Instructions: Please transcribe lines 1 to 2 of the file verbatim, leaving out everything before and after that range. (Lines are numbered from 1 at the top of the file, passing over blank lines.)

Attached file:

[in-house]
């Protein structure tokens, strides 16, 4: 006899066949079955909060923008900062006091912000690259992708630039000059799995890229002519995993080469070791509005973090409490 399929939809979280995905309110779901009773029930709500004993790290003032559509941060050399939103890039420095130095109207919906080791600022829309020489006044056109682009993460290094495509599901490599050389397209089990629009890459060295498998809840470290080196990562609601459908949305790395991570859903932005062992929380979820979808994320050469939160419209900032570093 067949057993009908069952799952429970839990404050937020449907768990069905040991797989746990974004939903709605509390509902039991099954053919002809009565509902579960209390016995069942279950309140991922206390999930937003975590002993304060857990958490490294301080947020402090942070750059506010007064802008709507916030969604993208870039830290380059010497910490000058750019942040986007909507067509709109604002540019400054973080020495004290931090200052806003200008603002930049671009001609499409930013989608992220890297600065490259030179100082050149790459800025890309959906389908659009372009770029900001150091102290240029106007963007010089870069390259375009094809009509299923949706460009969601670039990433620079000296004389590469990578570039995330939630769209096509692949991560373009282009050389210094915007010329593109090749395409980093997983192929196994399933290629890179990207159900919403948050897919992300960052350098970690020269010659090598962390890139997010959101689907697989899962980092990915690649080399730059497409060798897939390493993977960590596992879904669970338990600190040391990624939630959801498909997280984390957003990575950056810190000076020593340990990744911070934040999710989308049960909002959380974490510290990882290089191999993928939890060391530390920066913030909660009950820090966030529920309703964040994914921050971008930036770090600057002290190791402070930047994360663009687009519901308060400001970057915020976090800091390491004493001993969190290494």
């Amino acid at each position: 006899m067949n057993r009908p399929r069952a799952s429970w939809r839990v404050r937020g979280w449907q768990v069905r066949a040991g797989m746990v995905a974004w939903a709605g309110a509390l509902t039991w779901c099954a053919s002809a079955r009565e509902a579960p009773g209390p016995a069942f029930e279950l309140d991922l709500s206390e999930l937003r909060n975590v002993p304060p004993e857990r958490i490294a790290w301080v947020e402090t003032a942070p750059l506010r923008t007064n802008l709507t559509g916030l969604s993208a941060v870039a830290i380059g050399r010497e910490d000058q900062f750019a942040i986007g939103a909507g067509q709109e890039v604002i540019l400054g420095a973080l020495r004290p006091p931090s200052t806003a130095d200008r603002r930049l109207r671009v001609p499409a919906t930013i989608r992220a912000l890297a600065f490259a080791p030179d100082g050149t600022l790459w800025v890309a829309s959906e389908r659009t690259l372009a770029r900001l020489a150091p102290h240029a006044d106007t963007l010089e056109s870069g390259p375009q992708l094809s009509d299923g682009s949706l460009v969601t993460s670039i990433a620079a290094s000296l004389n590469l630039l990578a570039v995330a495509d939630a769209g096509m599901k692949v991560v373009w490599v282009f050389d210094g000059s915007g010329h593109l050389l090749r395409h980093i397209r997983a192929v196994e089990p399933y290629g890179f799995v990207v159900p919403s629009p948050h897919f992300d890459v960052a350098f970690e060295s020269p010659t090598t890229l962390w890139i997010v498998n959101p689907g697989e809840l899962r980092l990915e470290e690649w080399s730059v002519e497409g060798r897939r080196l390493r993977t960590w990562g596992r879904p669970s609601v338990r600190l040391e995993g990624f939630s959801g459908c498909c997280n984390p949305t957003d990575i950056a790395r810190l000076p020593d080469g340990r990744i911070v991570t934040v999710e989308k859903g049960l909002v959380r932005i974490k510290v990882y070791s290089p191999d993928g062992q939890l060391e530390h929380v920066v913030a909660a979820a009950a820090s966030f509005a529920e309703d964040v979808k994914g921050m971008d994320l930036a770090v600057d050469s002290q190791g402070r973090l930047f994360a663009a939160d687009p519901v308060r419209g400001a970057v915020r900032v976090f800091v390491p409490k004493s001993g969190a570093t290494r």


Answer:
[in-house]
């Protein structure tokens, strides 16, 4: 006899066949079955909060923008900062006091912000690259992708630039000059799995890229002519995993080469070791509005973090409490 399929939809979280995905309110779901009773029930709500004993790290003032559509941060050399939103890039420095130095109207919906080791600022829309020489006044056109682009993460290094495509599901490599050389397209089990629009890459060295498998809840470290080196990562609601459908949305790395991570859903932005062992929380979820979808994320050469939160419209900032570093 067949057993009908069952799952429970839990404050937020449907768990069905040991797989746990974004939903709605509390509902039991099954053919002809009565509902579960209390016995069942279950309140991922206390999930937003975590002993304060857990958490490294301080947020402090942070750059506010007064802008709507916030969604993208870039830290380059010497910490000058750019942040986007909507067509709109604002540019400054973080020495004290931090200052806003200008603002930049671009001609499409930013989608992220890297600065490259030179100082050149790459800025890309959906389908659009372009770029900001150091102290240029106007963007010089870069390259375009094809009509299923949706460009969601670039990433620079000296004389590469990578570039995330939630769209096509692949991560373009282009050389210094915007010329593109090749395409980093997983192929196994399933290629890179990207159900919403948050897919992300960052350098970690020269010659090598962390890139997010959101689907697989899962980092990915690649080399730059497409060798897939390493993977960590596992879904669970338990600190040391990624939630959801498909997280984390957003990575950056810190000076020593340990990744911070934040999710989308049960909002959380974490510290990882290089191999993928939890060391530390920066913030909660009950820090966030529920309703964040994914921050971008930036770090600057002290190791402070930047994360663009687009519901308060400001970057915020976090800091390491004493001993969190290494």